Is it important to pursue Master’s in any kind of  architecture or media studies for architectural writing?

Probably, Master’s isn’t important. Expose yourself to various architectural thinking, to the inter-disciplinary. Architectural writing is not about structuring good sentences but about taking a stand, furthering a thought, reviewing and critiquing. Intellectual stimulation is important. Read books, observe and take part in debates; form a club in the peer community and discuss things.

It will enable you to create rich and layered writing; be it content for websites or a critique. A writer needs to question, philosophise, tap into current debates; and this happens only with exposure and education. In India, we have to do it ourselves.

How do you write about a building that doesn’t appeal to you or incline with your personal design belief?

From a journalistic space, the writing is from a space of personal detachment and is more investigative. The more I don’t understand something or something doesn’t connect with me, the more I enquire about it. I try and understand why it manifested the way it did. That opens me up because I discover an interesting design process, thought, etc. Maybe I like the fact I don’t like certain buildings more than jumping into liking buildings.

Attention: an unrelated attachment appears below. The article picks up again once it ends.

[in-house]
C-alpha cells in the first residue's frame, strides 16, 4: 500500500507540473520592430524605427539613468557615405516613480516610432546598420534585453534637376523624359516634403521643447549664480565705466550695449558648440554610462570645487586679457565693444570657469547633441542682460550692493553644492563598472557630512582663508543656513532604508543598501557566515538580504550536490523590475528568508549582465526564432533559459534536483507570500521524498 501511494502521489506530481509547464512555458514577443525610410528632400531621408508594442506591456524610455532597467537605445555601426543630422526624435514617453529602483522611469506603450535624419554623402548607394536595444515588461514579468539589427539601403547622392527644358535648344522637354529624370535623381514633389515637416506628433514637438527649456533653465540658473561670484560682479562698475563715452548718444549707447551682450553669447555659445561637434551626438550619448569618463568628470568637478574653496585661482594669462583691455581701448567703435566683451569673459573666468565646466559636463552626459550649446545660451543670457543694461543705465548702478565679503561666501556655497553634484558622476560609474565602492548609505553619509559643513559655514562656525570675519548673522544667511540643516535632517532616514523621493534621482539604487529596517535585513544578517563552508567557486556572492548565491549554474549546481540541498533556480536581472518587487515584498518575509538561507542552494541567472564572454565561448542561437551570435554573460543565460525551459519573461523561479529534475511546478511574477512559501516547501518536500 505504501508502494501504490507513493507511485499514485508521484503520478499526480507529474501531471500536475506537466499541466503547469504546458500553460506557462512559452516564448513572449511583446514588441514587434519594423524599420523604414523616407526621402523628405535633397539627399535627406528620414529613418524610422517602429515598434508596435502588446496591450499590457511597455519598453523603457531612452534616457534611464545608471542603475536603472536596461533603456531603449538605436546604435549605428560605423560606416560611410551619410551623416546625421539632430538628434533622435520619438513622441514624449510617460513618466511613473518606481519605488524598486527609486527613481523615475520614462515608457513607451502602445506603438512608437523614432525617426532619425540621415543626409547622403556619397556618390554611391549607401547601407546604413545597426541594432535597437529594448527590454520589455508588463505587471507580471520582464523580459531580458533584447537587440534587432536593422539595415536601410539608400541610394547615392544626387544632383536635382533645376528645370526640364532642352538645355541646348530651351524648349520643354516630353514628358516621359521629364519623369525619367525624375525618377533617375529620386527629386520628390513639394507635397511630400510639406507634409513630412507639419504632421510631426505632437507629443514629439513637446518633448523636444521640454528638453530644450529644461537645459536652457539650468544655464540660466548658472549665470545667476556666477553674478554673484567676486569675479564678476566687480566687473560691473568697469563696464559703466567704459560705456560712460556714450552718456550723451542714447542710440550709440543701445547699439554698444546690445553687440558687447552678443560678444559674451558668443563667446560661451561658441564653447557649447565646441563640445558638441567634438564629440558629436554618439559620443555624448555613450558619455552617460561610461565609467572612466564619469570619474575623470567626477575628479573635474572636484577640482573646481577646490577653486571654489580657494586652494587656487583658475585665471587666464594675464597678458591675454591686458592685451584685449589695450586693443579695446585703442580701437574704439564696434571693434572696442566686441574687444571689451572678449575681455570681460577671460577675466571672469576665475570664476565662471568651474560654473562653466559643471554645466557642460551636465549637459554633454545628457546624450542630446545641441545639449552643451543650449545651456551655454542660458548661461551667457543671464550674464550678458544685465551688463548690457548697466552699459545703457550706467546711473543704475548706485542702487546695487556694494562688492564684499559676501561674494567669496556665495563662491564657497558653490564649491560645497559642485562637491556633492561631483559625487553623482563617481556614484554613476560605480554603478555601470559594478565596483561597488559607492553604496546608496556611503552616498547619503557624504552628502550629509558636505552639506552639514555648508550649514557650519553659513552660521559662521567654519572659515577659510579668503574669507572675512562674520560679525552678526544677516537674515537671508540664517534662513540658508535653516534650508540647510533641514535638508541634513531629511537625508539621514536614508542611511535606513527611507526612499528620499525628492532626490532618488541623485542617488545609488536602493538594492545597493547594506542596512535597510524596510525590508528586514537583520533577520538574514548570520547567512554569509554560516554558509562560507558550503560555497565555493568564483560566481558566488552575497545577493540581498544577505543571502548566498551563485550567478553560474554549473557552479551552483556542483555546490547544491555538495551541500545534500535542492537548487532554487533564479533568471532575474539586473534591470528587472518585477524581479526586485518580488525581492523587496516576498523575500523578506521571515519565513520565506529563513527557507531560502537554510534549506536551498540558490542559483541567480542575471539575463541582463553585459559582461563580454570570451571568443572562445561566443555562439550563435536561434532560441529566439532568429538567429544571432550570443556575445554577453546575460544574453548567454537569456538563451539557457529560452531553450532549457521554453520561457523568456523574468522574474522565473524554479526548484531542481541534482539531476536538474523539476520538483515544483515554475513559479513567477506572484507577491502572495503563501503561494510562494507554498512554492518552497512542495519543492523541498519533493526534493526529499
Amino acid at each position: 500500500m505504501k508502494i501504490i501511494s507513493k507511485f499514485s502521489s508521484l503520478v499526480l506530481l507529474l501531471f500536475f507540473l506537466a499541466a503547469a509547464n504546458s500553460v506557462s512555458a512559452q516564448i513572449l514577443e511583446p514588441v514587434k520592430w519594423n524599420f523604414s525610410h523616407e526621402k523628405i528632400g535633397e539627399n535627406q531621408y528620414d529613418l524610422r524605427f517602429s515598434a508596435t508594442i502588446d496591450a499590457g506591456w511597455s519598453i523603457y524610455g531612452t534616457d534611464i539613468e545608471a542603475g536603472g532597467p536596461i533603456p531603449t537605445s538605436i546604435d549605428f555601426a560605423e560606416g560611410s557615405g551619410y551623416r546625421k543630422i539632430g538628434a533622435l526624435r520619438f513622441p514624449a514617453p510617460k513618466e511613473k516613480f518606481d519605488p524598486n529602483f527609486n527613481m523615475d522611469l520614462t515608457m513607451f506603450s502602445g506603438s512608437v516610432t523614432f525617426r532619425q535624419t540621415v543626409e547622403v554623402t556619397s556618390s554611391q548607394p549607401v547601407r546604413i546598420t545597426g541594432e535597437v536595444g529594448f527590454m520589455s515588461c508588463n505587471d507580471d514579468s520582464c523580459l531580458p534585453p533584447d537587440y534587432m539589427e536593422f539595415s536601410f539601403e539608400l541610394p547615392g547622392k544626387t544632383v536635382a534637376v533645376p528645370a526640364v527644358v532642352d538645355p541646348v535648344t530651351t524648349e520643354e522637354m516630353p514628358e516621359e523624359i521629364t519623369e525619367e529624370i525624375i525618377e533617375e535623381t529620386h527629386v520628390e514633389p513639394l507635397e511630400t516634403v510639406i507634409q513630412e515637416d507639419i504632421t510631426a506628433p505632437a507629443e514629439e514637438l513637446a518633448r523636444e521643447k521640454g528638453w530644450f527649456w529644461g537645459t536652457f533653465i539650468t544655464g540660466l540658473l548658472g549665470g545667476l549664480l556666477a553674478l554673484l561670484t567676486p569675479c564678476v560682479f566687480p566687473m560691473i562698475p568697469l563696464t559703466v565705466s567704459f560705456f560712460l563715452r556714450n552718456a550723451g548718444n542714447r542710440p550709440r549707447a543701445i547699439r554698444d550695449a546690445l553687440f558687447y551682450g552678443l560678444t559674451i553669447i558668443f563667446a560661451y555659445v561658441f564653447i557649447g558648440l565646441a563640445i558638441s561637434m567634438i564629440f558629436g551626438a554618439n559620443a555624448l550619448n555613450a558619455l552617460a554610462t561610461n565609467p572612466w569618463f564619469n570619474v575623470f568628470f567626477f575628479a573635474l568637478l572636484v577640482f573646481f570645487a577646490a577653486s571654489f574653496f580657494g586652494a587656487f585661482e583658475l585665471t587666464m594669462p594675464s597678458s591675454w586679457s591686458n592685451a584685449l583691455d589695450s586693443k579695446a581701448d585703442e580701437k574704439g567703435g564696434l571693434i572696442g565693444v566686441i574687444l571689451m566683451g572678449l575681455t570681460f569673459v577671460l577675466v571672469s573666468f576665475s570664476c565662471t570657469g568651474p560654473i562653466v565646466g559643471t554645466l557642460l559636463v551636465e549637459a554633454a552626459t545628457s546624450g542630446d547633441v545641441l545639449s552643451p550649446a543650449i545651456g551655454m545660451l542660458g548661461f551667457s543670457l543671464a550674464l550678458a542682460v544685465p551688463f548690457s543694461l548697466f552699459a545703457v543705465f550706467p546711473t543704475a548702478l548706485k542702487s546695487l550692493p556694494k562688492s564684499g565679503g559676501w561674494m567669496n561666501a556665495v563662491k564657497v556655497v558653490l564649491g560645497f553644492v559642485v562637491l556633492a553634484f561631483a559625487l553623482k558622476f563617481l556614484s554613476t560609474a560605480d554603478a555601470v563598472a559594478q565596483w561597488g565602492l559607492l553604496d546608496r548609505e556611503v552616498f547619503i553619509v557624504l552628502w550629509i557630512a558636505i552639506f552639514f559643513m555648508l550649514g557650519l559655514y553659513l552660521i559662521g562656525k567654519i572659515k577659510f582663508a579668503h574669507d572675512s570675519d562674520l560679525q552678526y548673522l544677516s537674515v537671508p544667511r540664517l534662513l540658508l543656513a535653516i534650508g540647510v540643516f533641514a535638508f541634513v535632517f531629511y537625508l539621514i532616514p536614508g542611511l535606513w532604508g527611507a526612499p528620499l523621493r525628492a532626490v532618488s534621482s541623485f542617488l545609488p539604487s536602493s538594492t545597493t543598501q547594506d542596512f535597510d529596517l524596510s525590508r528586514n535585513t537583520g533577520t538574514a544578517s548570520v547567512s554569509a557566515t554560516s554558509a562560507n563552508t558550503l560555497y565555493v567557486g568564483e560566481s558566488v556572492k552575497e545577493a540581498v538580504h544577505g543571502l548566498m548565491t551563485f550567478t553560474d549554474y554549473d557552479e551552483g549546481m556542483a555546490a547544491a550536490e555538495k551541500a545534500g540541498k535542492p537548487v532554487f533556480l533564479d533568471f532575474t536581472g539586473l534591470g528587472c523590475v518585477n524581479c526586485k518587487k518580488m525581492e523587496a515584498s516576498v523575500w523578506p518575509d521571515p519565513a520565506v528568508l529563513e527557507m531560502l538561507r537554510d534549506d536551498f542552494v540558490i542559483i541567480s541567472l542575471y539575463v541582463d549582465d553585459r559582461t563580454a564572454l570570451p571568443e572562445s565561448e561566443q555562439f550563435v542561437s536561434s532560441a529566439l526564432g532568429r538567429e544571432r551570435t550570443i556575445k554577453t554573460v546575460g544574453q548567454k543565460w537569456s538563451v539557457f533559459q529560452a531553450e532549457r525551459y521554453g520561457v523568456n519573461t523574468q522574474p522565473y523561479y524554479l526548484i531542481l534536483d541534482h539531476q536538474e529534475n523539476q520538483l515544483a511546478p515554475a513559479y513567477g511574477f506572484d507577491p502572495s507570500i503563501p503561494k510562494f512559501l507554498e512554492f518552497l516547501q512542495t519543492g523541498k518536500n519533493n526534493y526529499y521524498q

Architectural writing is not about structuring good sentences but about taking a stand, furthering a thought, reviewing and critiquing.

It is believed that practising design has more “scope” than writing about design – in terms of career, money, stability. In your experience, how true is that?

True. The fee for building is more than what I make through writing unless I am hired as a journalist in a well-paying company. Running The People Place Project, I feel there is scope for writing that is unexplored or untapped. The space is not formalised yet but eventually it will. The digital explosion will enable it.

What would your advice be to someone starting out in design writing?

Educate yourself first because there’s much jargon out there. It’s a responsible space as you’ll mediate architectural practices and convey it to another generation or a wider mass. Since formal education in the field of architectural writing is lacking in India, the onus of self-education falls on you. Constantly read, be updated with arguments and debates, meet people.